Report: Omega 3 Can Lead to Societal Health Care Savings

omega 3 hookweb.jpg

13 Feb 2014 --- This February, in recognition of the 50th anniversary of American Heart Month, a new economic report brings awareness to the numerous benefits of omega-3 fatty acids for heart health. While these benefits are well-established for men and women in all stages of life, for U.S. adults over 55 with Coronary Heart Disease (CHD), the benefits extend beyond heart health, and into their wallets.

The report, “Smart Prevention—Health Care Cost Savings Resulting from the Targeted Use of Dietary Supplements,” conducted by Frost & Sullivan through a grant from the Council for Responsible Nutrition Foundation (CRNF), shows that if this targeted population, U.S. adults over the age of 55 with CHD, take omega-3 dietary supplements at the preventive intake levels identified in the report, it can lead to individual and societal health care savings.

“Our country is faced with a serious problem when it comes to sick care and rising health care costs,” said Steve Mister, president, CRNF. “Taking dietary supplements, such as omega-3s, is not a magic bullet by any means, but it’s one preventive measure that should be considered along with eating a healthy diet and exercising regularly to potentially help maintain a healthy heart. Given the costs of treating medical events that result from CHD, simple steps like this can help reduce health care costs, too.”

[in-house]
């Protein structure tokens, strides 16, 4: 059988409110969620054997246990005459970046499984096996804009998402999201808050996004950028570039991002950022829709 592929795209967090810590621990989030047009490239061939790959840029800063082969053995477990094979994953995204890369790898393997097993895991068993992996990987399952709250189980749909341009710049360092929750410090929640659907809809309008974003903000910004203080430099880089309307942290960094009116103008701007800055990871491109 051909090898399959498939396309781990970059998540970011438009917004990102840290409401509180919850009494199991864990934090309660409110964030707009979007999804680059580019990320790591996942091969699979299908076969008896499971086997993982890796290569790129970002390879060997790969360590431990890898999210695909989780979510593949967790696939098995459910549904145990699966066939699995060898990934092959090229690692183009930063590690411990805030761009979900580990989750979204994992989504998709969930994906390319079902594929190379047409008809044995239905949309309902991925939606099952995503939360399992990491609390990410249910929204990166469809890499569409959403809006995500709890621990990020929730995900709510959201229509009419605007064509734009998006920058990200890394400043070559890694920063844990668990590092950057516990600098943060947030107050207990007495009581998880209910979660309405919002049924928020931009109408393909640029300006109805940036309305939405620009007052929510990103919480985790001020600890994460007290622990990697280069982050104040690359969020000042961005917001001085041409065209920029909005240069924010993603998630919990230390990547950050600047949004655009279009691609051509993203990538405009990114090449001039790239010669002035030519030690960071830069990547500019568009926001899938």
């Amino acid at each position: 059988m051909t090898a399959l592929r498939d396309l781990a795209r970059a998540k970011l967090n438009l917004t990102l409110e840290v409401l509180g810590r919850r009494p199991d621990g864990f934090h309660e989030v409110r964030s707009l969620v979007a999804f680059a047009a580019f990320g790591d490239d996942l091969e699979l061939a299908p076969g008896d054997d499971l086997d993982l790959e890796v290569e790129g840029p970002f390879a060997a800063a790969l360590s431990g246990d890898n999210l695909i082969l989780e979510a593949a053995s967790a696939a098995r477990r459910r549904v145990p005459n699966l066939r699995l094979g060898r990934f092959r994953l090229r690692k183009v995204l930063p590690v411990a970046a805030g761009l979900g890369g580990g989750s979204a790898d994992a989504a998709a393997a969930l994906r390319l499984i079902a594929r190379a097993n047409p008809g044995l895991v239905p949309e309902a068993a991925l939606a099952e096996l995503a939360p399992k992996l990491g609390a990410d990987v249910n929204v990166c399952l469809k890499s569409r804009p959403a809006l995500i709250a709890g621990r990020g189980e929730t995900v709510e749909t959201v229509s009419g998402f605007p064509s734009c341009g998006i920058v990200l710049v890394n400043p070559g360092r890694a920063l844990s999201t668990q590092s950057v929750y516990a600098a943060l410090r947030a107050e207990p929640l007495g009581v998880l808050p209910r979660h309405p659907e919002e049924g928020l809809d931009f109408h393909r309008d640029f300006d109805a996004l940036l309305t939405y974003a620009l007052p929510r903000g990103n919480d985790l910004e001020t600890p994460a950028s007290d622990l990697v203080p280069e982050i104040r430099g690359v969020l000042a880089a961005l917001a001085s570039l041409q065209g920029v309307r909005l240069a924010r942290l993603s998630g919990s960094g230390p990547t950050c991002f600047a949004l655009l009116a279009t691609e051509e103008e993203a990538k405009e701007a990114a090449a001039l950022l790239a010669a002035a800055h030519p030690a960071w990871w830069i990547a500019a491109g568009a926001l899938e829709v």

Omega-3s, the third most popular dietary supplement among U.S. adults 55 and older1, are the “good fats” that our bodies need to survive. Their essential role in the diet is recognized by authoritative bodies such as the American Heart Association, the World Health Organization, the U.S. Institute of Medicine’s Food and Nutrition Board and the 2010 Dietary Guidelines, all of which have current policies advising Americans to eat more fatty fish to get the benefits of omega-3 fish oils.

“Unfortunately most Americans are not eating enough fatty fish to reap the full benefits of omega-3s,” said Duffy MacKay, N.D., senior vice president, scientific and regulatory affairs, Council for Responsible Nutrition. “So omega-3 supplementation is a viable option, especially for anyone who doesn’t eat fatty fish, like salmon and sardines, regularly. Omega-3s help lower triglycerides and support healthy blood flow—two factors which play a role in coronary heart disease.”

According to the report, nearly $4 billion in cumulative net CHD-attributed cost savings from 2013 to 2020 is potentially realizable if the entire targeted population (U.S. adults over the age of 55 diagnosed with CHD) were to use omega-3 dietary supplements at preventive intake levels. This is the equivalent of more than one million hospital events avoided in the next seven years, the report stated. Additionally, the report identified that only 28 percent of the targeted population currently takes omega-3 supplements, meaning that 72 percent of the targeted population have yet to benefit.